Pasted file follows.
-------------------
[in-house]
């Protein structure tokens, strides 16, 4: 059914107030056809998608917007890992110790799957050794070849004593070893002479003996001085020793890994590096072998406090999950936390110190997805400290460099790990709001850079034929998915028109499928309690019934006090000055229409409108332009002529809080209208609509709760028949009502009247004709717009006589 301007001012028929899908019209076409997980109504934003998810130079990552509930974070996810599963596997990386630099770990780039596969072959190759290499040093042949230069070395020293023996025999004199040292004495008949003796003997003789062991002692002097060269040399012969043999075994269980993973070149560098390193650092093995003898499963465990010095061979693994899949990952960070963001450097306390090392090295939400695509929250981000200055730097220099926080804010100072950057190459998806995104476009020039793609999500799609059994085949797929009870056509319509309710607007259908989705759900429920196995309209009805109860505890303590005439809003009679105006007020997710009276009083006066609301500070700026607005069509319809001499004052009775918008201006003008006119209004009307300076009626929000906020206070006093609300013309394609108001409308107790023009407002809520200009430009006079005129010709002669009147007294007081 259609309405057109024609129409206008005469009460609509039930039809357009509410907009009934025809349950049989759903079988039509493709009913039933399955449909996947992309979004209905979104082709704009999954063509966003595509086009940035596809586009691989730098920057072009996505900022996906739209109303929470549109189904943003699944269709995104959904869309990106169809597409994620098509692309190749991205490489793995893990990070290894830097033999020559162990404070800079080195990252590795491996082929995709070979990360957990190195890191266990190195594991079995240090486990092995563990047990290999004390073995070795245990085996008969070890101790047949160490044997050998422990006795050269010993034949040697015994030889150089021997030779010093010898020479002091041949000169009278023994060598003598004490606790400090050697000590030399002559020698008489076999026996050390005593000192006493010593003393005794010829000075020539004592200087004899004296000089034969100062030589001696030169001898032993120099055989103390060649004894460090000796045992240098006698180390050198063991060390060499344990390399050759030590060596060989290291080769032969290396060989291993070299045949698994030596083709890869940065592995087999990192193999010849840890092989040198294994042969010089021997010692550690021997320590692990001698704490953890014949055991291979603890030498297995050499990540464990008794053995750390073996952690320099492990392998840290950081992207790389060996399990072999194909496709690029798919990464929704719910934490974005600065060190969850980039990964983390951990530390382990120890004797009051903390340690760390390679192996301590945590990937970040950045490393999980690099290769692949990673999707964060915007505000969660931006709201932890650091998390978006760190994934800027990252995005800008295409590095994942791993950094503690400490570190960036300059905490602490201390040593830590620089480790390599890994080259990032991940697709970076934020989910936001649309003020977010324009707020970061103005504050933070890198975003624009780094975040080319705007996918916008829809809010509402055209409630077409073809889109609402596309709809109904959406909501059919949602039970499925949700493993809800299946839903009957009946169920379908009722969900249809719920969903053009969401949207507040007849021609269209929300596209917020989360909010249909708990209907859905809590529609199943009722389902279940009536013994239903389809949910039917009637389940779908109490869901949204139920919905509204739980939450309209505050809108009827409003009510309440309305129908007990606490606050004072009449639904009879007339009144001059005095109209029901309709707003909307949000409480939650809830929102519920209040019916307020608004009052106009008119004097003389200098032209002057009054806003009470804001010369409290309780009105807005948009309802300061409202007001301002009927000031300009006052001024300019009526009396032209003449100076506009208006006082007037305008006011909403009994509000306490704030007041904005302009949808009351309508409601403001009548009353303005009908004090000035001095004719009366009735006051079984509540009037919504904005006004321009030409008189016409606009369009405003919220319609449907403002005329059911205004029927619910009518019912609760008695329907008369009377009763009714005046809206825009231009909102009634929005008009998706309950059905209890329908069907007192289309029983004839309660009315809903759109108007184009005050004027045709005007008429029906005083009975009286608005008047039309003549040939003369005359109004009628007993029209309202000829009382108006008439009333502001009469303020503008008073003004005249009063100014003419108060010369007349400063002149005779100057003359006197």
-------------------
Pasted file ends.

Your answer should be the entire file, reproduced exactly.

[in-house]
């Protein structure tokens, strides 16, 4: 059914107030056809998608917007890992110790799957050794070849004593070893002479003996001085020793890994590096072998406090999950936390110190997805400290460099790990709001850079034929998915028109499928309690019934006090000055229409409108332009002529809080209208609509709760028949009502009247004709717009006589 301007001012028929899908019209076409997980109504934003998810130079990552509930974070996810599963596997990386630099770990780039596969072959190759290499040093042949230069070395020293023996025999004199040292004495008949003796003997003789062991002692002097060269040399012969043999075994269980993973070149560098390193650092093995003898499963465990010095061979693994899949990952960070963001450097306390090392090295939400695509929250981000200055730097220099926080804010100072950057190459998806995104476009020039793609999500799609059994085949797929009870056509319509309710607007259908989705759900429920196995309209009805109860505890303590005439809003009679105006007020997710009276009083006066609301500070700026607005069509319809001499004052009775918008201006003008006119209004009307300076009626929000906020206070006093609300013309394609108001409308107790023009407002809520200009430009006079005129010709002669009147007294007081 259609309405057109024609129409206008005469009460609509039930039809357009509410907009009934025809349950049989759903079988039509493709009913039933399955449909996947992309979004209905979104082709704009999954063509966003595509086009940035596809586009691989730098920057072009996505900022996906739209109303929470549109189904943003699944269709995104959904869309990106169809597409994620098509692309190749991205490489793995893990990070290894830097033999020559162990404070800079080195990252590795491996082929995709070979990360957990190195890191266990190195594991079995240090486990092995563990047990290999004390073995070795245990085996008969070890101790047949160490044997050998422990006795050269010993034949040697015994030889150089021997030779010093010898020479002091041949000169009278023994060598003598004490606790400090050697000590030399002559020698008489076999026996050390005593000192006493010593003393005794010829000075020539004592200087004899004296000089034969100062030589001696030169001898032993120099055989103390060649004894460090000796045992240098006698180390050198063991060390060499344990390399050759030590060596060989290291080769032969290396060989291993070299045949698994030596083709890869940065592995087999990192193999010849840890092989040198294994042969010089021997010692550690021997320590692990001698704490953890014949055991291979603890030498297995050499990540464990008794053995750390073996952690320099492990392998840290950081992207790389060996399990072999194909496709690029798919990464929704719910934490974005600065060190969850980039990964983390951990530390382990120890004797009051903390340690760390390679192996301590945590990937970040950045490393999980690099290769692949990673999707964060915007505000969660931006709201932890650091998390978006760190994934800027990252995005800008295409590095994942791993950094503690400490570190960036300059905490602490201390040593830590620089480790390599890994080259990032991940697709970076934020989910936001649309003020977010324009707020970061103005504050933070890198975003624009780094975040080319705007996918916008829809809010509402055209409630077409073809889109609402596309709809109904959406909501059919949602039970499925949700493993809800299946839903009957009946169920379908009722969900249809719920969903053009969401949207507040007849021609269209929300596209917020989360909010249909708990209907859905809590529609199943009722389902279940009536013994239903389809949910039917009637389940779908109490869901949204139920919905509204739980939450309209505050809108009827409003009510309440309305129908007990606490606050004072009449639904009879007339009144001059005095109209029901309709707003909307949000409480939650809830929102519920209040019916307020608004009052106009008119004097003389200098032209002057009054806003009470804001010369409290309780009105807005948009309802300061409202007001301002009927000031300009006052001024300019009526009396032209003449100076506009208006006082007037305008006011909403009994509000306490704030007041904005302009949808009351309508409601403001009548009353303005009908004090000035001095004719009366009735006051079984509540009037919504904005006004321009030409008189016409606009369009405003919220319609449907403002005329059911205004029927619910009518019912609760008695329907008369009377009763009714005046809206825009231009909102009634929005008009998706309950059905209890329908069907007192289309029983004839309660009315809903759109108007184009005050004027045709005007008429029906005083009975009286608005008047039309003549040939003369005359109004009628007993029209309202000829009382108006008439009333502001009469303020503008008073003004005249009063100014003419108060010369007349400063002149005779100057003359006197």